Work & Chronic Illness (Part 1): 4 Things NOT to Say to Sick People

canstockphoto19760847One of the most common things people with chronic illnesses or disabilities hear is, “You’re so lucky you get to rest all day.” This adds insult to injury. Working can be difficult and downright impossible for many people with illnesses. I asked people on Fashionably ill’s Facebook page about how illness affects their ability to work. Readers’ responses fell into different groups:

  1. People who can work full-time jobs
  2. People who really can’t work but are forced to in order to pay for the medical bills—many of them report feeling worsening of symptoms because they cannot rest
  3. People who can work if they are given accommodations
  4. People who can work part-time jobs
  5. People who create their own hours (starting your own business can be harder for some patients more than others)

4 Things NOT to Say to a Sick Person:

1)   You’re so lucky—You get to take naps/rest: Most sick people would rather work than be disabled. When we’re in bed, we are fighting fatigue and pain (physical and emotional). When I say I’m tired, my dad will say, “From what? You didn’t do anything.” I answer, “From having five illnesses. You should try it some time.”

2)   Why can’t you work? You look fine: Some conditions, like fibromyalgia, depression, bipolar disorder, asthma, and various autoimmune diseases, are invisible illnesses. Not all pain can be seen with the naked eye.

3)   I don’t know why you can’t work; so-and-so has the same disease and works a full-time job: It’s important to remember that with every illness, there is a spectrum. Not every one is the same. I went through college with bipolar 2 and polycystic ovarian syndrome—sometimes people say, “I don’t know why [xyz friend] can’t finish school just because she has bipolar when you graduated at the top of your class.” I remind them that every case is different. Just as I was able to do things some people with mental illness cannot do, there are people with Myasthenia Gravis (MG) and other neuromuscular illnesses who can do things I cannot do (at least not yet).

4)   You are being lazy/Toughen up: Nothing could be further from the truth. Being a patient is a full-time job. We have to keep track of medications, hospital appointments, insurance companies, and push past pain and fatigue whilst fulfilling other roles: parent, spouse, friend, or employee. I’m currently in physical therapy for Myasthenia; MG is the hardest class I’ve ever had—harder than anything I ever took in school.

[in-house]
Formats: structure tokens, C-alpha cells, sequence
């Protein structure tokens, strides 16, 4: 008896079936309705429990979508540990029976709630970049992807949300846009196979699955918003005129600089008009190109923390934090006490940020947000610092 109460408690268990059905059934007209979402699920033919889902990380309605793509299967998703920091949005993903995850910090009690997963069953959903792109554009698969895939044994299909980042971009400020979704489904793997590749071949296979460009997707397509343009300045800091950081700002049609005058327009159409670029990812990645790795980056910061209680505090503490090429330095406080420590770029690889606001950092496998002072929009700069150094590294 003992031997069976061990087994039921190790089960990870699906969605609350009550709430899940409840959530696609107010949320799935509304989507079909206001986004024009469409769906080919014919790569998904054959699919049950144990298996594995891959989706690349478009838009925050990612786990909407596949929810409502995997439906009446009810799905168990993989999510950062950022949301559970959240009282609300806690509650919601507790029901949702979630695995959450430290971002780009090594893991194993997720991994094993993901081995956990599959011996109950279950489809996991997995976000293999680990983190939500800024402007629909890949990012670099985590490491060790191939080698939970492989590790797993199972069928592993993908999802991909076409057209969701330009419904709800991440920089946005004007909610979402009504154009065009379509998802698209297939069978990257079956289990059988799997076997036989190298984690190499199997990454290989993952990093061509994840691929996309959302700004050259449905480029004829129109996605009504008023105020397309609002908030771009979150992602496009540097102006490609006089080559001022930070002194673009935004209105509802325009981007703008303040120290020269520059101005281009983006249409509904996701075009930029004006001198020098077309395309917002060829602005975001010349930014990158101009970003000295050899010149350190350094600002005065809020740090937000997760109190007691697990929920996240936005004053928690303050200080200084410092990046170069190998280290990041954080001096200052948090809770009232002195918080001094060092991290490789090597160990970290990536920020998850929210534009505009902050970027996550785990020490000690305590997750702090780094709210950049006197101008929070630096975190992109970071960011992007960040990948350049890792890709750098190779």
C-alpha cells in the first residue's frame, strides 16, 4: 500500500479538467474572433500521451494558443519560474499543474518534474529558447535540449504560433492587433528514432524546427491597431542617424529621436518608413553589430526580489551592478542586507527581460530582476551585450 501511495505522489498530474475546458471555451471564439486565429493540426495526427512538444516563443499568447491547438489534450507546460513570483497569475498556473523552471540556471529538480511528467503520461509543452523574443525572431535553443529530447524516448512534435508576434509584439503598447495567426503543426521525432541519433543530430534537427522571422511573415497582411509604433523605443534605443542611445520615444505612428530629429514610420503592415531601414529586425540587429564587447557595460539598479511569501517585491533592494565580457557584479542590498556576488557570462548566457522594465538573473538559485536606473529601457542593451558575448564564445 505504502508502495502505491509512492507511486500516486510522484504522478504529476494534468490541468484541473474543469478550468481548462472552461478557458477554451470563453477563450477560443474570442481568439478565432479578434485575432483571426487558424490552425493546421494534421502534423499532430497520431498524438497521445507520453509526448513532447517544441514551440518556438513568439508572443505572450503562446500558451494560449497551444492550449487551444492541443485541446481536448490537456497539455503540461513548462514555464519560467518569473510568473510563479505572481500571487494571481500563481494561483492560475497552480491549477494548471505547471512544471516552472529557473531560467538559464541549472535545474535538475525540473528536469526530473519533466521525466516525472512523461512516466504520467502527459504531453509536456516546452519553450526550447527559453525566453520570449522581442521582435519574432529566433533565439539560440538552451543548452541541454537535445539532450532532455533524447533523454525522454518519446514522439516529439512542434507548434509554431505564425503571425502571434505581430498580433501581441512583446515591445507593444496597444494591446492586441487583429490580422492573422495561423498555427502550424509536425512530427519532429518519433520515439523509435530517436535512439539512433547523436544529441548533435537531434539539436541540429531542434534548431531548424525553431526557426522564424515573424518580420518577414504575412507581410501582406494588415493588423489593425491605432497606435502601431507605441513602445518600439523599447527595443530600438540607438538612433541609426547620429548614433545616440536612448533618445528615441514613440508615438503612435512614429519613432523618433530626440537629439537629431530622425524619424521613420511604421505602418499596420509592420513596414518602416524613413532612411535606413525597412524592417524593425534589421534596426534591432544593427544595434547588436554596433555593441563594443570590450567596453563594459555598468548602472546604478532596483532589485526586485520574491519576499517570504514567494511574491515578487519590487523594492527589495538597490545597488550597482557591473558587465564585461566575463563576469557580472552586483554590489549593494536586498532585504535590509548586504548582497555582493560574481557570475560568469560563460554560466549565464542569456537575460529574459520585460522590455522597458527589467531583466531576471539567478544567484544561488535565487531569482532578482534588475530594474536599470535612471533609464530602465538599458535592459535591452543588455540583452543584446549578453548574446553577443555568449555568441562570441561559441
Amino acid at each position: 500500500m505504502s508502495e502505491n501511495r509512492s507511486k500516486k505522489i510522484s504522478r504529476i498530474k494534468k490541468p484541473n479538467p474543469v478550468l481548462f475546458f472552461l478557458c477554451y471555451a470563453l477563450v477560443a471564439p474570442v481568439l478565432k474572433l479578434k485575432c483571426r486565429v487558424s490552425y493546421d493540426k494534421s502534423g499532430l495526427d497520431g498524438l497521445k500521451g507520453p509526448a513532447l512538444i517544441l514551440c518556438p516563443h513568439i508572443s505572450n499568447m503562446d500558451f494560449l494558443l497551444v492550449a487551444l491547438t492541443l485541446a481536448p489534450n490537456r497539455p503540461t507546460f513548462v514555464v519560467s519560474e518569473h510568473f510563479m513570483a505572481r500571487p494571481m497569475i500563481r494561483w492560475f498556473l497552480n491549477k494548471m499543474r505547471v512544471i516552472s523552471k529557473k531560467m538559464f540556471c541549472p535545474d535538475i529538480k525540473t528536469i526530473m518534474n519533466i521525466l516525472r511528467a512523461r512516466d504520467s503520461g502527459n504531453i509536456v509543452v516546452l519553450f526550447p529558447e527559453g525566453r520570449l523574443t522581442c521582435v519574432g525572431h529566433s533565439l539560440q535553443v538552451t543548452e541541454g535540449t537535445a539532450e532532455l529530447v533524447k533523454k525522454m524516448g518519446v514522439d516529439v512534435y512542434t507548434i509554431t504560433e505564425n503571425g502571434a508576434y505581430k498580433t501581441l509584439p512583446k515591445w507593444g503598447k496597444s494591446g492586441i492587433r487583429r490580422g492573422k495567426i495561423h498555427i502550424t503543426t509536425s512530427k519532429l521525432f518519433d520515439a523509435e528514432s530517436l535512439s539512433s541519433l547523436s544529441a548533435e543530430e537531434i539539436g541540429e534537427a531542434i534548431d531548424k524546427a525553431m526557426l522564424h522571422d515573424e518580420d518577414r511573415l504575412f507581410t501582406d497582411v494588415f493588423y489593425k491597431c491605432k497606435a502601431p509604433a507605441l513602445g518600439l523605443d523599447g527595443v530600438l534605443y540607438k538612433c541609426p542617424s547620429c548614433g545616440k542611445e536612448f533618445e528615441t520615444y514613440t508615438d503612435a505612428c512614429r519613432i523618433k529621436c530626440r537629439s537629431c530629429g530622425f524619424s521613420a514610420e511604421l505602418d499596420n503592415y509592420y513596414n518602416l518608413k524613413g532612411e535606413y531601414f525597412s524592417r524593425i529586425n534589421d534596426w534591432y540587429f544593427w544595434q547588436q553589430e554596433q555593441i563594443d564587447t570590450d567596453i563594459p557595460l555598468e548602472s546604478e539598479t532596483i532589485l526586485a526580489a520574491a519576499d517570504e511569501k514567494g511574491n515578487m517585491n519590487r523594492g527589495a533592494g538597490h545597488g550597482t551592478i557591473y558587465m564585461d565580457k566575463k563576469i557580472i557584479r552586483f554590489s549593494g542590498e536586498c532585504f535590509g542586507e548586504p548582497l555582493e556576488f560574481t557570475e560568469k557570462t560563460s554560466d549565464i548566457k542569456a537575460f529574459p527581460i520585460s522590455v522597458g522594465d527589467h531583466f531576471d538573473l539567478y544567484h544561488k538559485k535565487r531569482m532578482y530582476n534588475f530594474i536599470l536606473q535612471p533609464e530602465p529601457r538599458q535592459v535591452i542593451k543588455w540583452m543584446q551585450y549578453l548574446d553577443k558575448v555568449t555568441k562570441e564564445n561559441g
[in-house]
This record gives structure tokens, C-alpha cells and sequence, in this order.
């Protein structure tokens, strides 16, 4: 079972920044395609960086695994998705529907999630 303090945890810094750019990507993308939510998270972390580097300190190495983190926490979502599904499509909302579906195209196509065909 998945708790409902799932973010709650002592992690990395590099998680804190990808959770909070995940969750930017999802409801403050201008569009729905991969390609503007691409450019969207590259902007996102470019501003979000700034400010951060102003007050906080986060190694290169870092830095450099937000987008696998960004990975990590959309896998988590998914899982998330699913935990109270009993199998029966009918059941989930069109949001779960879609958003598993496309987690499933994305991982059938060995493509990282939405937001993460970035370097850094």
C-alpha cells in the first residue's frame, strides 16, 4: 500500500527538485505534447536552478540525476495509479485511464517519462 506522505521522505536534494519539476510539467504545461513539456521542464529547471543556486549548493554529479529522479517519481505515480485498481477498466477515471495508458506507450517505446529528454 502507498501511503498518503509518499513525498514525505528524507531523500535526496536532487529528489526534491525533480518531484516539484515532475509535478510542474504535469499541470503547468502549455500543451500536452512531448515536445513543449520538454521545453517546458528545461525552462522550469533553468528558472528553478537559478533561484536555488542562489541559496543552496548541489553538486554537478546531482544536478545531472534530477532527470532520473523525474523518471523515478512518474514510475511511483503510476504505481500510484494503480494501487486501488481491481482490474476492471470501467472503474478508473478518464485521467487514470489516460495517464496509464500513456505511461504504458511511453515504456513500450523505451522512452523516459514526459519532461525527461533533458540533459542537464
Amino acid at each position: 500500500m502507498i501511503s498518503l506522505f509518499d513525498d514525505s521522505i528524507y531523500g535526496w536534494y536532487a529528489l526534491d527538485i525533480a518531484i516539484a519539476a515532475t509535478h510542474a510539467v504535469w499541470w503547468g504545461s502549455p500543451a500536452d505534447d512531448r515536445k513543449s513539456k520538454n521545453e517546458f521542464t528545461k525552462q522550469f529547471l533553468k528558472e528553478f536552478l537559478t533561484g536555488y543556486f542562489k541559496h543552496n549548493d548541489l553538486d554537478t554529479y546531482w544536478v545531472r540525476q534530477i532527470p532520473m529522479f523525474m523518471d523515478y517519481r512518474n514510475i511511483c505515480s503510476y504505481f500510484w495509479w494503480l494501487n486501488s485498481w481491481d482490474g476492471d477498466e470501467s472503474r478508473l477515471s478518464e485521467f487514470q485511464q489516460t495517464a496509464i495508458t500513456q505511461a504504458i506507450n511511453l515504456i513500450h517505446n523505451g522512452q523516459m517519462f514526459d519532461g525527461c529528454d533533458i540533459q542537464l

Fashionably ill Readers Speak

Renee, “I wish I could work. It got to the point where I couldn’t even pay my medical bills…I get so excited thinking about having a job if I am ok one day. But the next day I realize it is unrealistic.  Sometimes I think I would like it if people were forced to live with a chronic illness for 60 days…I think that might be mean but being sick and misunderstood is very difficult.”

Cynthia, “Sometimes with fibro working keeps me from thinking about the pain…Chemo/cancer treatment has been a much different and more difficult journey. I can’t focus or think much less complete a task like I want to do.”

Kris, “I need to work! Even more now with my rent going up. But I worry about it if I do get a job, how am I going to accommodate ivig or when I can’t drive there because my arms aren’t working? I just flat out need to work! But I really don’t think it’s good for my MG.

Ade, “It was impossible for me with what I was doing.  I tried to find other jobs that would fit me better with my conditions but haven’t even been given a chance at an interview. The last job I had, with accommodations it maybe would have been easier.”

Michelle, “I love when I hear “Well I’M tired TOO!” Not the same kind of tired. You’ll feel better after you rest.”

MaryRose, “People think if you are not engaged you have endless free time..MYTH! FREE TIME if that’s you wanna call it—it is for worsening of symptoms, healing, and recovery.”

Stay tuned!

In the next post, we’ll be discussing accommodations: what accommodations exist and how to ask for them.  You can subscribe here at

–Your Stylist, Jessica Gimeno


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Hi, I have five illnesses--bipolar disorder, myasthenia gravis (neuromuscular autoimmune disease), endometriosis, asthma, and psoriasis. Most of the organs in my body are affected. I'm dedicated to being a stylist for sick women. As someone who has experienced changes in my appearance due to my 12 meds (including Prednisone), I know how hard it can be when your face and body change overnight. (In fact, because of treatment, between 2008 to 2010, I went from a size 0 to a size 10. While I lost the weight, there are permanent changes in my face and body, which I've grown to appreciate.) My blog will also help women deal with other issues like surviving chronic pain and fatigue. Healthy people can also use this blog as a window into what life with illness is like. Let this website be a place where we can draw strength from each other despite our illnesses and find solutions to our everyday challenges!

4 thoughts on “Work & Chronic Illness (Part 1): 4 Things NOT to Say to Sick People

  • August 14, 2014 at 11:34 am

    My dad always says the same thing. It’s so hard for some to understand our daily struggles. We need to realize that we can’t expect everyone to “get” what’s going on with us. It’s hard, but we’re all warriors! We can do it 🙂

  • January 21, 2016 at 7:09 am

    I would LOVE to be able to work again. I keep trying, but my rare tumour won’t allow it!

  • February 11, 2016 at 1:21 pm

    Another great blog post and when you’ve seen one on this topic you THINK you’ve seen ’em all! Sharing this, I think it could get very popular with a lot of friends! Wonderful validation of the things people get wrong.


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